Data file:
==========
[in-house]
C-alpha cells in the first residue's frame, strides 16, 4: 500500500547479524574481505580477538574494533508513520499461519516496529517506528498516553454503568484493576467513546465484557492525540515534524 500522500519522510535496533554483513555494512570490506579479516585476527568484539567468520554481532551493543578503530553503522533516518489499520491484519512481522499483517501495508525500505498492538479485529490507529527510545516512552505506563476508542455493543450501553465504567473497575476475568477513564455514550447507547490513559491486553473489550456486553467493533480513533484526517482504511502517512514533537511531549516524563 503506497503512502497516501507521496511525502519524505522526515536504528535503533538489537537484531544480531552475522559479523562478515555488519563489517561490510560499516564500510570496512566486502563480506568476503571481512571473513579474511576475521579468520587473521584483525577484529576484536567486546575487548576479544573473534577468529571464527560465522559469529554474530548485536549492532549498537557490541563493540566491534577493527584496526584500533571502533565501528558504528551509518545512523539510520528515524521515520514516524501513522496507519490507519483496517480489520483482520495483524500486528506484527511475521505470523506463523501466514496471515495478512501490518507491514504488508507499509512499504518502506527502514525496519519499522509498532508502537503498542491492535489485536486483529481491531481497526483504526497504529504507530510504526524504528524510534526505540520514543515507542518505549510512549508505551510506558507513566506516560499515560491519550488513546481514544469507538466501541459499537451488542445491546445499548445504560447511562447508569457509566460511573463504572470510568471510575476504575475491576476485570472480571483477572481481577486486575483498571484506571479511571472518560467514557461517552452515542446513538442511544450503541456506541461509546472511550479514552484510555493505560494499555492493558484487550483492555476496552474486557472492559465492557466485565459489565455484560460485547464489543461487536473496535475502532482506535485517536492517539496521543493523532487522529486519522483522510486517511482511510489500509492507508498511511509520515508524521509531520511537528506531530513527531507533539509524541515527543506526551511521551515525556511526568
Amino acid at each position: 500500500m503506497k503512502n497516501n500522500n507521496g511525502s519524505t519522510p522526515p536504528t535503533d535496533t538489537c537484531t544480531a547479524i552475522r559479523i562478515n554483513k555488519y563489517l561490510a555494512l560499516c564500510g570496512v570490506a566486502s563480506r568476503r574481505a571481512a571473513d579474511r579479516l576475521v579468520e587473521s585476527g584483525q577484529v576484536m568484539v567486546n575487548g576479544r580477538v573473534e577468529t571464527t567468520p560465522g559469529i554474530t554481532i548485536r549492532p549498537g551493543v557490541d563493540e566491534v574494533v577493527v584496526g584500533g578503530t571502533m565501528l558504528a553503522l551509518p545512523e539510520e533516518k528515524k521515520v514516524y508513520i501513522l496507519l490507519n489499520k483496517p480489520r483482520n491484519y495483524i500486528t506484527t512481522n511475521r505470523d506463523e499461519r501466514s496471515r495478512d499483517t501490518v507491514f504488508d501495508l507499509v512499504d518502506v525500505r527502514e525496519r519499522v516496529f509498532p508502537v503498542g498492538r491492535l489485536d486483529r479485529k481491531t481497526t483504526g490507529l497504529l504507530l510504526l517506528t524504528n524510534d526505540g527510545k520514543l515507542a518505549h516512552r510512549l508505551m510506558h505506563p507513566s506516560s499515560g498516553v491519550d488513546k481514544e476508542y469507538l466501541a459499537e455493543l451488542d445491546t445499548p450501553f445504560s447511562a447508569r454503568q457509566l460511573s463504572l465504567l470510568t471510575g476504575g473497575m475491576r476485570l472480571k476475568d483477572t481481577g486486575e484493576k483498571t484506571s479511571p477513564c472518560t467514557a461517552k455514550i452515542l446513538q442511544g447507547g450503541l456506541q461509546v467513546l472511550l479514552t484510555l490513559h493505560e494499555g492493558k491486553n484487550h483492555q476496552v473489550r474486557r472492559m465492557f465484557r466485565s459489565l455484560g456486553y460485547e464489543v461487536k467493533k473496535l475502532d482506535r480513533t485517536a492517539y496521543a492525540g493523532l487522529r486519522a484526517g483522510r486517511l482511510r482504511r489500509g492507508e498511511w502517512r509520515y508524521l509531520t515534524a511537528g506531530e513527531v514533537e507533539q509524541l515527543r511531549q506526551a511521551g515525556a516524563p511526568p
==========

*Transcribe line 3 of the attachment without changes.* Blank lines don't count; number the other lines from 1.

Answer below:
Amino acid at each position: 500500500m503506497k503512502n497516501n500522500n507521496g511525502s519524505t519522510p522526515p536504528t535503533d535496533t538489537c537484531t544480531a547479524i552475522r559479523i562478515n554483513k555488519y563489517l561490510a555494512l560499516c564500510g570496512v570490506a566486502s563480506r568476503r574481505a571481512a571473513d579474511r579479516l576475521v579468520e587473521s585476527g584483525q577484529v576484536m568484539v567486546n575487548g576479544r580477538v573473534e577468529t571464527t567468520p560465522g559469529i554474530t554481532i548485536r549492532p549498537g551493543v557490541d563493540e566491534v574494533v577493527v584496526g584500533g578503530t571502533m565501528l558504528a553503522l551509518p545512523e539510520e533516518k528515524k521515520v514516524y508513520i501513522l496507519l490507519n489499520k483496517p480489520r483482520n491484519y495483524i500486528t506484527t512481522n511475521r505470523d506463523e499461519r501466514s496471515r495478512d499483517t501490518v507491514f504488508d501495508l507499509v512499504d518502506v525500505r527502514e525496519r519499522v516496529f509498532p508502537v503498542g498492538r491492535l489485536d486483529r479485529k481491531t481497526t483504526g490507529l497504529l504507530l510504526l517506528t524504528n524510534d526505540g527510545k520514543l515507542a518505549h516512552r510512549l508505551m510506558h505506563p507513566s506516560s499515560g498516553v491519550d488513546k481514544e476508542y469507538l466501541a459499537e455493543l451488542d445491546t445499548p450501553f445504560s447511562a447508569r454503568q457509566l460511573s463504572l465504567l470510568t471510575g476504575g473497575m475491576r476485570l472480571k476475568d483477572t481481577g486486575e484493576k483498571t484506571s479511571p477513564c472518560t467514557a461517552k455514550i452515542l446513538q442511544g447507547g450503541l456506541q461509546v467513546l472511550l479514552t484510555l490513559h493505560e494499555g492493558k491486553n484487550h483492555q476496552v473489550r474486557r472492559m465492557f465484557r466485565s459489565l455484560g456486553y460485547e464489543v461487536k467493533k473496535l475502532d482506535r480513533t485517536a492517539y496521543a492525540g493523532l487522529r486519522a484526517g483522510r486517511l482511510r482504511r489500509g492507508e498511511w502517512r509520515y508524521l509531520t515534524a511537528g506531530e513527531v514533537e507533539q509524541l515527543r511531549q506526551a511521551g515525556a516524563p511526568p